Applying for a job: Not sure if I really want it

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Andyrunner
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Applying for a job: Not sure if I really want it

Post by Andyrunner » Mon Nov 13, 2017 10:12 am

Anyone else been in this situation? How did you come to a decision?

I currently work in my company's HR department doing the ACA employer mandate compliance work. I enjoy what I do, one other co-worker understands most of it, but I do the day to day stuff, and she does the overall management. Another position opened up in HR that I think I would be very good at and might enjoy, so I applied. This position would be a lateral move from a pay perspective and step down in seeing high level changes in the company.

The reason why I applied is because I don't know the longevity of my current job. Based on the current political environment, I don't expect the employer requirements to stay around, if it does, to be greatly reduced. I know we need to avoid politics, but I don't see it sustainable. If the work did go away, I'm certain I would be re-assigned somewhere, so its not like I would be unemployed.

I told my manager and she support me (though I'm not 100% sure, because that puts a burden on her to back fill me). Where I really struggle is I know my job in and out, I like my co-workers, if I move I feel like I'll give up all of the knowledge that I have gained in this position (4.5 years) and my co-workers will have to figure out what I do day to day. Also, I have no idea if I'll like the new job, I'll start over from a knowledge and seniority perspective. I could potentially delay a promotion by 4-5 years.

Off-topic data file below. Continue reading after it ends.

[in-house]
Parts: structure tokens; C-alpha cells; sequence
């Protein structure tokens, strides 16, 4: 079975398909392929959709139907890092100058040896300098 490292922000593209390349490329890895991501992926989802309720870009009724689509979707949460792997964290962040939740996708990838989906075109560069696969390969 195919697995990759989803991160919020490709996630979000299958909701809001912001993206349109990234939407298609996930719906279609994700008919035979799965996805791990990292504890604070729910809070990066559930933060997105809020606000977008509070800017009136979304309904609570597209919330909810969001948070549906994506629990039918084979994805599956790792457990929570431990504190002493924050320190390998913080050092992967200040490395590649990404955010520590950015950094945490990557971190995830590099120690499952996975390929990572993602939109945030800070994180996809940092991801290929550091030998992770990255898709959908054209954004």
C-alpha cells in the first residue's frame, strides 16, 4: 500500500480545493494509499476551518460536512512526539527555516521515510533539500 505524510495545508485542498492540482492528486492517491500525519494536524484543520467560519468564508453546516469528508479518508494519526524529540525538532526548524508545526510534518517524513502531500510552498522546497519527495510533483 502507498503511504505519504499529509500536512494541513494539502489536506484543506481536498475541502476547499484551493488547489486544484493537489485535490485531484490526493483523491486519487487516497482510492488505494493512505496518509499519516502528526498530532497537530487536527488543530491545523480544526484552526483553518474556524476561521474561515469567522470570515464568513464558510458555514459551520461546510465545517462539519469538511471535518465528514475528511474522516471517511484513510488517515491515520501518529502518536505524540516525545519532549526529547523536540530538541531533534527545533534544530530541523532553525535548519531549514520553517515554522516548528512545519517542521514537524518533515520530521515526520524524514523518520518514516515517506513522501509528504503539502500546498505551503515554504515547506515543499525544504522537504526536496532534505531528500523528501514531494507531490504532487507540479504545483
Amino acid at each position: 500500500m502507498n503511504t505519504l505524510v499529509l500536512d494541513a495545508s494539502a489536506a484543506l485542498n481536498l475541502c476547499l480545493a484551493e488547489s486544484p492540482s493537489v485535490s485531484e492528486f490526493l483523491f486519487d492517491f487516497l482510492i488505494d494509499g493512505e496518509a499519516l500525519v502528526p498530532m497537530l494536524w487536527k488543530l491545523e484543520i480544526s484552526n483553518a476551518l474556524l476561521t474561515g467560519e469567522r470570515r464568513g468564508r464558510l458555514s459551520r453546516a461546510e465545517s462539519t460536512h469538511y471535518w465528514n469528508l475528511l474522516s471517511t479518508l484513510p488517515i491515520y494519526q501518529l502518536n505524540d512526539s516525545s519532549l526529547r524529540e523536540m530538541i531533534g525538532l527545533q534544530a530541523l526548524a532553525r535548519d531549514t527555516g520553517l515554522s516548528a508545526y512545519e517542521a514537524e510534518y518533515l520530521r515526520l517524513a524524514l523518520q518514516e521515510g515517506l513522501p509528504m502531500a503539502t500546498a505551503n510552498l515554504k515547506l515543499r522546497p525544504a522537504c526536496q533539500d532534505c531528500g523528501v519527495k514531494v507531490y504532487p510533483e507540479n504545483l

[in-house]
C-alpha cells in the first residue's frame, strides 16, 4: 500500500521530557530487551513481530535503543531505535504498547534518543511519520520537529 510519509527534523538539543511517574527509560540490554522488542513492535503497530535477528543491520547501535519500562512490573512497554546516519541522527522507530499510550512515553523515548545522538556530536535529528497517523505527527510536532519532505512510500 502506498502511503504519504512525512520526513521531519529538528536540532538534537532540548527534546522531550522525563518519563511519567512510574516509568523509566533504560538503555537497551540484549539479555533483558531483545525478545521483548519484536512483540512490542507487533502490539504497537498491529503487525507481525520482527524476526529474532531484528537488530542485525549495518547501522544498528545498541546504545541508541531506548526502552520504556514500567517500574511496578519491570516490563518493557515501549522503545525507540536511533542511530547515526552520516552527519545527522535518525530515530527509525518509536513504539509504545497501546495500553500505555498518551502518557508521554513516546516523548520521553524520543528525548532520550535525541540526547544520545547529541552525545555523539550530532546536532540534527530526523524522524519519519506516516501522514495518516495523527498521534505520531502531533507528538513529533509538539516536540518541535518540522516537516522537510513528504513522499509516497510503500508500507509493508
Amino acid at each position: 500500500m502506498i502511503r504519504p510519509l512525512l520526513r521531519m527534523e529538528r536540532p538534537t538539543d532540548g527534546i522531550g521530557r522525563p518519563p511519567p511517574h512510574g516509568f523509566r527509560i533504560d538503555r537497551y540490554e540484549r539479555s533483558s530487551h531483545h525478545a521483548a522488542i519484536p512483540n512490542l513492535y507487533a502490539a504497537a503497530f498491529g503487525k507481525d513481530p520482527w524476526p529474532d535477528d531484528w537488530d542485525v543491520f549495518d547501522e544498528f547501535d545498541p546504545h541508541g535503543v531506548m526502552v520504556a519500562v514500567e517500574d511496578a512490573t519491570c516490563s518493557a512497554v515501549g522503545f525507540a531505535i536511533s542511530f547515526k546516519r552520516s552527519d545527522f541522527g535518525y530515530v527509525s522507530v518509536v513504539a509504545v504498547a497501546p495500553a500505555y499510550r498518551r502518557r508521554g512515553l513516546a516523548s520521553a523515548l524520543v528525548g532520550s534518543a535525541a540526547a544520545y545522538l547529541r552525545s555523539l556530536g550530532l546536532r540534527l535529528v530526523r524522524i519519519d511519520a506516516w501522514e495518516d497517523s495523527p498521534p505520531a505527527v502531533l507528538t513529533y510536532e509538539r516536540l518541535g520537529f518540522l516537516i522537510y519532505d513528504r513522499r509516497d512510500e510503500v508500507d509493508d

This has been killing me, I'm prepping myself as if I get the job as I'm highly qualified. Would I hurt myself for future jobs if I turned it down?

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Strayshot
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Re: Applying for a job: Not sure if I really want it

Post by Strayshot » Mon Nov 13, 2017 10:56 am

Learning new skills in a role change is good for you and is looked on favorably when considered for promotion. If you were promoting someone to a higher-level position, would you rather know they spent 10 years doing the same role or 5 years at each of two different roles?
Generally I have seen people move around every 3-7 years. There is no rule of thumb, but I believe it is because that is the time it takes to learn and become comfortable and efficient in a role at which point it becomes boring and people want to move on. The folks who move too rapidly (1-2 years) do so for reasons that reflect negatively on them (can’t do the job, can’t team with colleagues, are undecided in their career path and have no grit, etc). The folks who stay too long are very appreciated because of the experience they build, but are passed by for promotion for those who demonstrate they are not “one trick ponies”.

Obviously this advice doesn’t apply in highly specialized roles (an ENT is not going to decide to go do pediatrics as a role change) but even in those cases folks will try new side-roles and bail on old ones to mix things up (take on a class as volunteer faculty, join a hospital board, etc).

I would go for the new job, but if you want to back out of application you need to do so yesterday (ASAP!) via written notice to the hiring manager and HR.

quantAndHold
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Re: Applying for a job: Not sure if I really want it

Post by quantAndHold » Mon Nov 13, 2017 11:01 am

If you’ve been doing your current job for 4.5 years, it’s probably time to change. You’ll get challenged and learn new things, instead of ratholing on a really narrow area.